Friday, 21 January 2011

SOS: Save our Science - Seeing Sharks!!
This is the end of my first week in the second lab, it's pretty fun so far, quite enjoying the variety of things I've become involved in and will hopefully get some very exciting data. It's going to be a busy term though. Anyway, more on that later. Here's some fishy news from Australia!

It is a commonly quoted fact that sharks can smell a single drop of blood in over 100 litres of water. As a top predator a shark needs highly developed senses to hunt, so it is surprising that many species are probably completely colour blind! Sharks still have excellent vision, but it is monochromatic i.e. Black and white.

The blacktip reef shark (Carcharhinus melanopterus), one of the species in the study, which lacks cone cells (source)

Sunday, 16 January 2011

SOS: Save our Science - Preventing Pandemic

Hey! I've been busy finishing my first project and after some last minute panicking it's all over and I'm moving on from chickens to yeast, but before I do I wanted to share this new story. A breakthrough in preventing the spread of Bird Flu, that has applications in protecting against a wide range of other viruses. This is the sort of story I've been looking forward to writing for a while, I hope you'll see why.

A group of researchers may have found a way to prevent the spread of bird flu through domestic populations, a revolution which could significantly reduce the risk of humans becoming infected. Not only that, but this technique could be easily used to protect against any viral infection in almost any species. It could even eventually be used to protect ourselves. This method requires no vaccinations and provides life-long protection from a broad range of different avian flu strains.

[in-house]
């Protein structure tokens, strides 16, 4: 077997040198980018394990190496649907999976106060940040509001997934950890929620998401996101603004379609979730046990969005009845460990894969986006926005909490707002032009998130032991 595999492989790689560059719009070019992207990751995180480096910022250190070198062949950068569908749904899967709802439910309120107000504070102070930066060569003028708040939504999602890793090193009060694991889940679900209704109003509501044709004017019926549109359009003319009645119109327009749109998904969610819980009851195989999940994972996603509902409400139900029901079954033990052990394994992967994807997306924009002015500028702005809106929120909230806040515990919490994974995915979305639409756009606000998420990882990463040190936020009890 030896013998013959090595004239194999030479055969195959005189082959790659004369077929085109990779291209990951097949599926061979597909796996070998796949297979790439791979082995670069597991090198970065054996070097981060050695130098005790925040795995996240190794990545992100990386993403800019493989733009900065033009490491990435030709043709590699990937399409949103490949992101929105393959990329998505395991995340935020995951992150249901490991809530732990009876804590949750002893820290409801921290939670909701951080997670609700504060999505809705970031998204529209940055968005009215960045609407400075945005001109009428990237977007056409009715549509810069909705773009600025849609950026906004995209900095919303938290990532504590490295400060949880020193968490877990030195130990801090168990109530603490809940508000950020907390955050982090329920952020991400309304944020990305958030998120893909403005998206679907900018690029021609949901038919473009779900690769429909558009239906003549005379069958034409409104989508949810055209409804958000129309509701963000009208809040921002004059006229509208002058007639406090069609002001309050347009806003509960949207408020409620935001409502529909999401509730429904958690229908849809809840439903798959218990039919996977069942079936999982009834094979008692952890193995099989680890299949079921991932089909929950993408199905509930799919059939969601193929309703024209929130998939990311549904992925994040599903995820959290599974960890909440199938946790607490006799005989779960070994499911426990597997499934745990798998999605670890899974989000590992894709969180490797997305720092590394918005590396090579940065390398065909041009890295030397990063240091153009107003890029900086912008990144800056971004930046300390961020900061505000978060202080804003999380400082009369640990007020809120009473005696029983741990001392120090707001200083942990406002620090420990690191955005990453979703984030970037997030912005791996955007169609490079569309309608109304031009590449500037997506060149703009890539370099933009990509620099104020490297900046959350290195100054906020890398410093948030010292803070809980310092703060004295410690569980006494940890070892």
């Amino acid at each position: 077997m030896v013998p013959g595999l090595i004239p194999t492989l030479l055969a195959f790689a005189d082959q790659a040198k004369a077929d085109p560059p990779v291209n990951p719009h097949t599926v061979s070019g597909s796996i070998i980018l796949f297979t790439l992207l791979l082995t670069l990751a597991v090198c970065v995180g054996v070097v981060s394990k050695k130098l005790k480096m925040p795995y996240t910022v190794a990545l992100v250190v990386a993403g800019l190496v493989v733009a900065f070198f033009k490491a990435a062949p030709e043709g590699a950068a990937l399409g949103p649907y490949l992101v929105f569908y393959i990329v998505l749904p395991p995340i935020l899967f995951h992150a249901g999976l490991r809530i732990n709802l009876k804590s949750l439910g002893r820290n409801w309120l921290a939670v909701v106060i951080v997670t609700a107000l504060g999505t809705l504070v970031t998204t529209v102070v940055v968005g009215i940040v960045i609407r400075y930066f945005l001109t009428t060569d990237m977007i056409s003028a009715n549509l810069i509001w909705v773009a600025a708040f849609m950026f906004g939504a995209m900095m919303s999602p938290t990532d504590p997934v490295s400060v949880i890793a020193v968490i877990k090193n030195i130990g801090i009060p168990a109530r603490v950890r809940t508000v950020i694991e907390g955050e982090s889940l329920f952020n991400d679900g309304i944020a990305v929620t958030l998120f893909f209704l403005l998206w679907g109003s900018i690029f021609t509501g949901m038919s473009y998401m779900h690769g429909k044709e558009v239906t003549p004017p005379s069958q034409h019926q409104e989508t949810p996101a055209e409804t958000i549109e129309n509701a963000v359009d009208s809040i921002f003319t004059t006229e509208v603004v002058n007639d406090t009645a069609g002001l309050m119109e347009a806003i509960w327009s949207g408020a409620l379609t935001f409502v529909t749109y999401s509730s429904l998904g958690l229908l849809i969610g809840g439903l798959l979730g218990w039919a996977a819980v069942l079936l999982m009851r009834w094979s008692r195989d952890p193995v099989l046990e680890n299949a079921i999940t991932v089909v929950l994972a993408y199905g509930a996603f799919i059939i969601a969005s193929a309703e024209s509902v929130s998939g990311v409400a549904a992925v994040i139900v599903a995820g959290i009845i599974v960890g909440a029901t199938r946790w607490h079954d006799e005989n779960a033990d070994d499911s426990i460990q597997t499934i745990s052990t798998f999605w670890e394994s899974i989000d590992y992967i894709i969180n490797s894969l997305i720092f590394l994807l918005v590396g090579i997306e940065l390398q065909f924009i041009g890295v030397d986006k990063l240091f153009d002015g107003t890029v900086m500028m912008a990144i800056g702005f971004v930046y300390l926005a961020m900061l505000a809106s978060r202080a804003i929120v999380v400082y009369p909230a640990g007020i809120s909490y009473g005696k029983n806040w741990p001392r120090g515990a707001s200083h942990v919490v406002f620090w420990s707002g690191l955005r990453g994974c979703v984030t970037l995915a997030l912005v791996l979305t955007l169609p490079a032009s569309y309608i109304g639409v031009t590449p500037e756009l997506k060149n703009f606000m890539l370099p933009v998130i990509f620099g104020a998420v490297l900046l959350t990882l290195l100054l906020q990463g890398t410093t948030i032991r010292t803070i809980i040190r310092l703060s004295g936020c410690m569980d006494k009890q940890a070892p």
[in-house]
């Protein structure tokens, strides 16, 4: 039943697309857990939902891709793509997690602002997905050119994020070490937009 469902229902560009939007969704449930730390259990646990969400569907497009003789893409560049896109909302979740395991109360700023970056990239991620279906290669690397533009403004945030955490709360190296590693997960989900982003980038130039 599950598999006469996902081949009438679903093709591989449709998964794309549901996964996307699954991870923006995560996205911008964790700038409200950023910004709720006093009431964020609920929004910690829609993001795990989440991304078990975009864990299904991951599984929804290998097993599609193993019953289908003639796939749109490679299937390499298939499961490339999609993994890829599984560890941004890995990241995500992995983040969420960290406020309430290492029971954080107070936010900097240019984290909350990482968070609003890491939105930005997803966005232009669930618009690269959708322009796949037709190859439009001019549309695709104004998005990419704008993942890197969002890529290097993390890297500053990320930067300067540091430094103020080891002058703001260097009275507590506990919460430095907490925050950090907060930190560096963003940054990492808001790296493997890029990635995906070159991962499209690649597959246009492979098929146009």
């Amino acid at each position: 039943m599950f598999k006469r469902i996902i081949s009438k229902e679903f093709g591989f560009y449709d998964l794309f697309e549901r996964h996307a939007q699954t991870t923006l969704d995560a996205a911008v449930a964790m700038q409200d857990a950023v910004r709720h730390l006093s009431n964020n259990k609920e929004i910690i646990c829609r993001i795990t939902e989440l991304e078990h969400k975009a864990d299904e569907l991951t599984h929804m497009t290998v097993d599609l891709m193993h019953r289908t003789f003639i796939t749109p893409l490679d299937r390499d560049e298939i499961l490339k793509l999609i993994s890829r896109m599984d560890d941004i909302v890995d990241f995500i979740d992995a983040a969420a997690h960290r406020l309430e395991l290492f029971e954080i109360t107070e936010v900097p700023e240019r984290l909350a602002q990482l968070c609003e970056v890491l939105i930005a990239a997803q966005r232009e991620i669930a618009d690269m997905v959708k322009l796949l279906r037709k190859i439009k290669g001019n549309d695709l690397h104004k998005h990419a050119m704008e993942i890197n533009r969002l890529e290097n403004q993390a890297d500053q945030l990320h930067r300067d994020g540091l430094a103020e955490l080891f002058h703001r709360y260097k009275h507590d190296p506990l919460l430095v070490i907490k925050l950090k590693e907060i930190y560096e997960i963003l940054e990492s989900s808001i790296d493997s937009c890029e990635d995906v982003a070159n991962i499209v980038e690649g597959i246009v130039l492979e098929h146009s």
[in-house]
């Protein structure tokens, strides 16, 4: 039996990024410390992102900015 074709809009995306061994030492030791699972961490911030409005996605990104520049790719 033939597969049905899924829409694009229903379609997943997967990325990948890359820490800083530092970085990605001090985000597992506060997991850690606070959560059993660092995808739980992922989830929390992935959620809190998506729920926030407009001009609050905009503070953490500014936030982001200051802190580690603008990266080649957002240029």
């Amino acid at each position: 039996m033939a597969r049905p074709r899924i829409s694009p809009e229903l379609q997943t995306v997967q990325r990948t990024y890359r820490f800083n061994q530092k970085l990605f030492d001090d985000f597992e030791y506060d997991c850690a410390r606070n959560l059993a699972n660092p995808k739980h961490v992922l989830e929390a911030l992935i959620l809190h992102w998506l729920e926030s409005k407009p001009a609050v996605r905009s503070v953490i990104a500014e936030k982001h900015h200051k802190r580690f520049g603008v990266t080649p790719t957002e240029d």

Tuesday, 4 January 2011

SOS: Save our Science - Cryptochrome, lord of time.

 I knew it'd happen sooner or later, I've started falling behind on postings. I'd hoped to put this up on New Year, but that didn't happen. Anyway, Happy New Year to all, hope you all enjoyed yourselves. I've been writing the report on my first project. The first draft is now done. Still a lot to do, and only 1.5 weeks until it's back to work. The next project is all about cytoskeleton and growth in yeast, so a bit different, I'll tell you more once I actually know anything...

So this is a relatively new paper I found, investigating how flies, and possible humans keep track of the time of day and how this is affected by our environment i.e. the sun. It seemed appropriate to do a time piece to see in the new year. Also I'm really excited as this will be my first official Research Blogging post!!

How do you know if it’s day or night? Simple, right? You look at your watch or you look outside. The differences are pretty obvious. But your body actually keeps track of these things itself. Certain proteins in your body keep track of the time of day. This system has been around for billions of years, and is shared between plants and animals.

The subconscious ability to tell night and day depends on circadian rhythms; regular changes in the presence and activity of timekeeper proteins within a part of your brain called the pineal gland (so named because it looks like a pine cone). Experiments have shown that in a room with no clocks and no changes in light levels a human will fall into a roughly 24 hour cycle of sleeping and waking (average 24 hours 11 mins). The average cycle differs between species and in some arctic species appears to be intermittent. Although the cycle is entirely self-sustaining it is trained and altered by light input, modifying it to be more exactly 24 hours long. This involves light sensitive proteins in your eye which signal to the pineal gland.